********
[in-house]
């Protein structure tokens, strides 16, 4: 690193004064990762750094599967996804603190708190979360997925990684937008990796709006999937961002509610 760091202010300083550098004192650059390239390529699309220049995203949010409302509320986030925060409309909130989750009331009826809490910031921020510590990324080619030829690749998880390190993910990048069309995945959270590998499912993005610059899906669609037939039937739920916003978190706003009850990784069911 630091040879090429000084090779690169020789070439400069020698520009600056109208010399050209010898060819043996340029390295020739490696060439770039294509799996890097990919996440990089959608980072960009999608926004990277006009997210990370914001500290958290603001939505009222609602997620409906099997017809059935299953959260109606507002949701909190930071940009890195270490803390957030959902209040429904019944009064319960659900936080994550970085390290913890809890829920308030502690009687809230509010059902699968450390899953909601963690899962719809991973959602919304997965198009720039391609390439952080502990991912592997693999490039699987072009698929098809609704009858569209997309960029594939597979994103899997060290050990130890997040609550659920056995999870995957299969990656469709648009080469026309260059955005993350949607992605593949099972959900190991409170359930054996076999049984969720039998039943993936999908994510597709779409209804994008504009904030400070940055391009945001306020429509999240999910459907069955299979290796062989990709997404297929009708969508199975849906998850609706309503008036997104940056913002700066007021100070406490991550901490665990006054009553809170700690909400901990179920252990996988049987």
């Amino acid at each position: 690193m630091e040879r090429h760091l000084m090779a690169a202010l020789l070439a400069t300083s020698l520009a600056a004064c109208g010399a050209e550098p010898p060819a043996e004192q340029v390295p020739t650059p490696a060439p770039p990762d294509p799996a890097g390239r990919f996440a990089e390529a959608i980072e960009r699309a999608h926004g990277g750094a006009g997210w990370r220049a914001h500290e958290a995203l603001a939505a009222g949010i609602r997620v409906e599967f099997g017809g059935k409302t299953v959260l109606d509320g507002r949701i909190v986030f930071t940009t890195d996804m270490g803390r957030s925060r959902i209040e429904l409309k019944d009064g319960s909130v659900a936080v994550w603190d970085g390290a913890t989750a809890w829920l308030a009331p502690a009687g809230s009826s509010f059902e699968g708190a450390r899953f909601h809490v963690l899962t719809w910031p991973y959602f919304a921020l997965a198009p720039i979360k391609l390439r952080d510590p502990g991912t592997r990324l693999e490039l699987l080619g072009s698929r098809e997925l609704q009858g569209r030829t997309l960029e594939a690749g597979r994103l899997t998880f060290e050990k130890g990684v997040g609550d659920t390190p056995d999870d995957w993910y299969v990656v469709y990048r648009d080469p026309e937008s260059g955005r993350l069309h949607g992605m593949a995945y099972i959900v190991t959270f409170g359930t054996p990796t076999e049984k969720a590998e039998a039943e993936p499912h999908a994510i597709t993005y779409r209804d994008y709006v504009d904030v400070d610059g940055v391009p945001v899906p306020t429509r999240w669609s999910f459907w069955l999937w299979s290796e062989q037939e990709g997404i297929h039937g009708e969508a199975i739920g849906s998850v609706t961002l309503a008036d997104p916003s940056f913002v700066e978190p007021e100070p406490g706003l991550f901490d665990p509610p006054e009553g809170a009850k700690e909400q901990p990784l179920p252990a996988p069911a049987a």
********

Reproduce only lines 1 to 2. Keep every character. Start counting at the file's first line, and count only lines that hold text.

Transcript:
[in-house]
């Protein structure tokens, strides 16, 4: 690193004064990762750094599967996804603190708190979360997925990684937008990796709006999937961002509610 760091202010300083550098004192650059390239390529699309220049995203949010409302509320986030925060409309909130989750009331009826809490910031921020510590990324080619030829690749998880390190993910990048069309995945959270590998499912993005610059899906669609037939039937739920916003978190706003009850990784069911 630091040879090429000084090779690169020789070439400069020698520009600056109208010399050209010898060819043996340029390295020739490696060439770039294509799996890097990919996440990089959608980072960009999608926004990277006009997210990370914001500290958290603001939505009222609602997620409906099997017809059935299953959260109606507002949701909190930071940009890195270490803390957030959902209040429904019944009064319960659900936080994550970085390290913890809890829920308030502690009687809230509010059902699968450390899953909601963690899962719809991973959602919304997965198009720039391609390439952080502990991912592997693999490039699987072009698929098809609704009858569209997309960029594939597979994103899997060290050990130890997040609550659920056995999870995957299969990656469709648009080469026309260059955005993350949607992605593949099972959900190991409170359930054996076999049984969720039998039943993936999908994510597709779409209804994008504009904030400070940055391009945001306020429509999240999910459907069955299979290796062989990709997404297929009708969508199975849906998850609706309503008036997104940056913002700066007021100070406490991550901490665990006054009553809170700690909400901990179920252990996988049987």